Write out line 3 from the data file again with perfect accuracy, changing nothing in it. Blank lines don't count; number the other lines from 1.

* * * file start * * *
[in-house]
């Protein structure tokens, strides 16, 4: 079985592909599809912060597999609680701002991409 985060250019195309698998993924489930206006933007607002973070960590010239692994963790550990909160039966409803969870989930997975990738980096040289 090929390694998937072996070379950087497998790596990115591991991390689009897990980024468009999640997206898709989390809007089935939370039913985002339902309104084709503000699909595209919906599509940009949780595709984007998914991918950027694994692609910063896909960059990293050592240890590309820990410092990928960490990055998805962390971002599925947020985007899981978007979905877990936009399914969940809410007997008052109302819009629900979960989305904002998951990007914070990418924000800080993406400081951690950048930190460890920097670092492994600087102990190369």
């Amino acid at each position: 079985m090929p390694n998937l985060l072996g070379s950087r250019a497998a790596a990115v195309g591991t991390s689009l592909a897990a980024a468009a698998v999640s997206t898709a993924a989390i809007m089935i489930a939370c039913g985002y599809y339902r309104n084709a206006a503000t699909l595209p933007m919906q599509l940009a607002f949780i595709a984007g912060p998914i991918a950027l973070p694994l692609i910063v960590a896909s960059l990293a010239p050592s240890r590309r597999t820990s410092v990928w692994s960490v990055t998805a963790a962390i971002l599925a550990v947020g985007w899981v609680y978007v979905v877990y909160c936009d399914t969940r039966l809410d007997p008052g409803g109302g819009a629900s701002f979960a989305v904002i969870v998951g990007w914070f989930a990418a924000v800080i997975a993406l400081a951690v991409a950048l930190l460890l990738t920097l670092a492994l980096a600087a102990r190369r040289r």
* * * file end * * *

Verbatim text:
């Amino acid at each position: 079985m090929p390694n998937l985060l072996g070379s950087r250019a497998a790596a990115v195309g591991t991390s689009l592909a897990a980024a468009a698998v999640s997206t898709a993924a989390i809007m089935i489930a939370c039913g985002y599809y339902r309104n084709a206006a503000t699909l595209p933007m919906q599509l940009a607002f949780i595709a984007g912060p998914i991918a950027l973070p694994l692609i910063v960590a896909s960059l990293a010239p050592s240890r590309r597999t820990s410092v990928w692994s960490v990055t998805a963790a962390i971002l599925a550990v947020g985007w899981v609680y978007v979905v877990y909160c936009d399914t969940r039966l809410d007997p008052g409803g109302g819009a629900s701002f979960a989305v904002i969870v998951g990007w914070f989930a990418a924000v800080i997975a993406l400081a951690v991409a950048l930190l460890l990738t920097l670092a492994l980096a600087a102990r190369r040289r």